Don't prune into the old wood (where there are no leaves) or your lavender will not grow back in that place.

Tag : lavender,lavender oil,lavender essential oil,lavender plants

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Sunday, August 2, 2009

The Secrets of the Lavender Essential Oil

The Lavender essential oil is one of the most popular and most healing essential oils on the market. In this article, we'll give a brief overview of the history of the Lavender essential oil, go over the wide range of ailments this essential oil can cure, then finally practically ways you can use the lavender essential oil. By the end of this article, you'll know both what Lavender is used for, as well as how to use it.

A Brief History of the Lavender Essential Oil

The Lavender Essential Oil was first discovered by Dr. Rene Gattefosse in the 1920's. He was doing experiments in his lab when he made a mistake and burned his hand. The only thing that he had on hand at the moment was a jar of extracted lavender oil that he had next to him. The first thought that came to mind was to plunge his hand into the extracted lavender oil.

To his great surprise, he instantly felt soothed and relieved. His burn healed much more quickly than it would have otherwise. He realized that his hand was soothed as a result of the lavender oil.

As a scientist, he got very curious about the effects of lavender and other essential oils. He began to do further research into lavender and the extracts of other plants. His research started the trend that has today become aromatherapy.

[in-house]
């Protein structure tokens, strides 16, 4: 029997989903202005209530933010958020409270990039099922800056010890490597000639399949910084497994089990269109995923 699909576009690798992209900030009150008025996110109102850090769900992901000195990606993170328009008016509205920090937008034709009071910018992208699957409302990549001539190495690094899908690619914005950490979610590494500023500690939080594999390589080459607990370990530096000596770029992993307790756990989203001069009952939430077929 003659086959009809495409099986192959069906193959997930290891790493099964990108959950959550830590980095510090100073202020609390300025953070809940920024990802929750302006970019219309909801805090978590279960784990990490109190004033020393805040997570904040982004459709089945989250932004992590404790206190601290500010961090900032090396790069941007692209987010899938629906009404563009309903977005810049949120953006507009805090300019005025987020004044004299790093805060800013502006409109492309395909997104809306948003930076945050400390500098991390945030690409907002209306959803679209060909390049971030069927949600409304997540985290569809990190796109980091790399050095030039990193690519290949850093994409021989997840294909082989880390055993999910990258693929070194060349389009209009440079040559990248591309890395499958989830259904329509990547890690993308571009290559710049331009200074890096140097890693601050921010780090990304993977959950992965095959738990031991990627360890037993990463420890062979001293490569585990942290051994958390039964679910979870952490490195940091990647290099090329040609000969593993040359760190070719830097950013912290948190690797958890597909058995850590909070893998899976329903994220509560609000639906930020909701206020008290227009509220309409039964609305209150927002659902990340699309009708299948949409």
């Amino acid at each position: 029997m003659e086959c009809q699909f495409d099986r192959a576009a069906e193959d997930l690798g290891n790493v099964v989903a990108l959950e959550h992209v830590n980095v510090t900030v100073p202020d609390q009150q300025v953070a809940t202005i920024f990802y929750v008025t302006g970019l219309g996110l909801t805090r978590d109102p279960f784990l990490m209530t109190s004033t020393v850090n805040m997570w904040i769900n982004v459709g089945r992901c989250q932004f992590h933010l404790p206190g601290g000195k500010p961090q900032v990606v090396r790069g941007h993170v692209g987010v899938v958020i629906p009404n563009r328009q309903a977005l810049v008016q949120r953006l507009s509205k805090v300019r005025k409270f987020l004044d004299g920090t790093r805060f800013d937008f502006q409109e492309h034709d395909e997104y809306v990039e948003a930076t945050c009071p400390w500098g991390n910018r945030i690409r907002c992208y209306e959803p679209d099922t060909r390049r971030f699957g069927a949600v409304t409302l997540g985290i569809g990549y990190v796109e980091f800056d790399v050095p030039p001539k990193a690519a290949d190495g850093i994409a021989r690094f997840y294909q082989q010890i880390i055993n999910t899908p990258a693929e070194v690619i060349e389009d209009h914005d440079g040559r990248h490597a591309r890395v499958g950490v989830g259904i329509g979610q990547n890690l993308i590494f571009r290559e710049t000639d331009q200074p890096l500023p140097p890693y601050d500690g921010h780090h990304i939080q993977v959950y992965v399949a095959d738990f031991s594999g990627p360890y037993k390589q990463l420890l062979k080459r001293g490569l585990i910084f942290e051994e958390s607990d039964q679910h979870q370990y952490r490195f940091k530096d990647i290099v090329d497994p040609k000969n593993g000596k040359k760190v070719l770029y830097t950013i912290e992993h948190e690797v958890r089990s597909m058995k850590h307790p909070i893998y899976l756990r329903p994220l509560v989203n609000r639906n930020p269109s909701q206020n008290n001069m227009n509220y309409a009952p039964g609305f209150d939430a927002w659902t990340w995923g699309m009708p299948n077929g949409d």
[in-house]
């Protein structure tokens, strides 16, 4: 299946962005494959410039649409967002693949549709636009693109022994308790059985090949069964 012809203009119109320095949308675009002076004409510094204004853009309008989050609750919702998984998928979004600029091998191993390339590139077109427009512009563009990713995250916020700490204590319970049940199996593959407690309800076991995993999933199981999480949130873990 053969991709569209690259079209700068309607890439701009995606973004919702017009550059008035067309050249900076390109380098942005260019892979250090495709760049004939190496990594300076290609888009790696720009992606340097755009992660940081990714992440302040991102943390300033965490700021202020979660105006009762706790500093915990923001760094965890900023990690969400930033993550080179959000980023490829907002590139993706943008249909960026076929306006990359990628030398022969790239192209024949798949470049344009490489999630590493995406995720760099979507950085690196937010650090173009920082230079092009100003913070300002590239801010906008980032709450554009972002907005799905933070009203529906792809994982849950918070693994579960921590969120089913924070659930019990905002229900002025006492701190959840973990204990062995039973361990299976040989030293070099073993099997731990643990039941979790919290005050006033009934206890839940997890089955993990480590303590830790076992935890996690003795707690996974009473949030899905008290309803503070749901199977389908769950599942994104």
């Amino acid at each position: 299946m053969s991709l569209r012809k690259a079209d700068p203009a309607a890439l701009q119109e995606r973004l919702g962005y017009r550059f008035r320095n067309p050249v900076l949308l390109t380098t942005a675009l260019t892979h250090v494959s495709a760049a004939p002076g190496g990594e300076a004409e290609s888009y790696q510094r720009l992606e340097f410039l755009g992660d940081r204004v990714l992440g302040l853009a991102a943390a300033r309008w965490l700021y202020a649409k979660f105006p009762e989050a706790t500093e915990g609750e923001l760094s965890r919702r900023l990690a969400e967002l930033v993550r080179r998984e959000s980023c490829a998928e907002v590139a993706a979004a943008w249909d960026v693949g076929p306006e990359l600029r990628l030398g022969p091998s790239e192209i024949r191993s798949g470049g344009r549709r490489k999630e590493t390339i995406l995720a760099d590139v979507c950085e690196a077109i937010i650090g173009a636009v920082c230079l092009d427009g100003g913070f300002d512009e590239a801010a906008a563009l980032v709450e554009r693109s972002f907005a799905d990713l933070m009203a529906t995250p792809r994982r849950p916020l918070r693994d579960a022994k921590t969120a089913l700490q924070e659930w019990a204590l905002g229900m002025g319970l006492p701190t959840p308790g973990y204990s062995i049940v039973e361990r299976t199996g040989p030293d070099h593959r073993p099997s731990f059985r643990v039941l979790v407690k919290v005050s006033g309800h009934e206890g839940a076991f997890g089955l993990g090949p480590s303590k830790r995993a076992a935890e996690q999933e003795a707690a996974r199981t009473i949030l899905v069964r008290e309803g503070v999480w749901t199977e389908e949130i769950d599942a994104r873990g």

Uses of the Lavender Essential Oil

There are many uses of the Lavender Essential Oil, from curing very common ailments to the more obscure.

Some of these include:

Sweaty Skin, Acne, Stress Relieve, Allergies, Reducing Anxiety, Reducing Itching, Faster recovery of stress marks, relief from mild sunburn, Athlete's Foot, Asthma, Blisters, Bruises, Burns & Scalds
As you can see, lavender really has a wide range of uses.

How to Use the Lavender Essential Oil

There are many ways to use the lavender essential oil. Here, we'll go over three simple ways:

1) Drop 10 drops into a bathtub full of water and enjoy a nice, relaxing soak. The diluted essential oil will gradually affect its healing properties on your body while you take a bath.

2) You can dilute the lavender oil in carrier oil and rub it directly on your skin. It's generally not a good idea to rub essential oils directly on your skin, even with lavender.

3) You can diffuse the oil in the air. One way to do that is to soak a tissue with the oil and put it on a fan. This will have the oil gradually spray itself throughout the air.

You now know what the lavender essential oil is, its uses and how to use it for yourself. While you can experiment with the lavender oil at home, it can also be an amazing experience to experience the healing effects of the lavender oil at the hands of an aromatherapist or a massage therapist.

Keep in mind that if you have any serious physical ailments, consult a doctor before applying your own cures. Lavender oil isn't a replacement for real medical attention when it comes to more serious issues.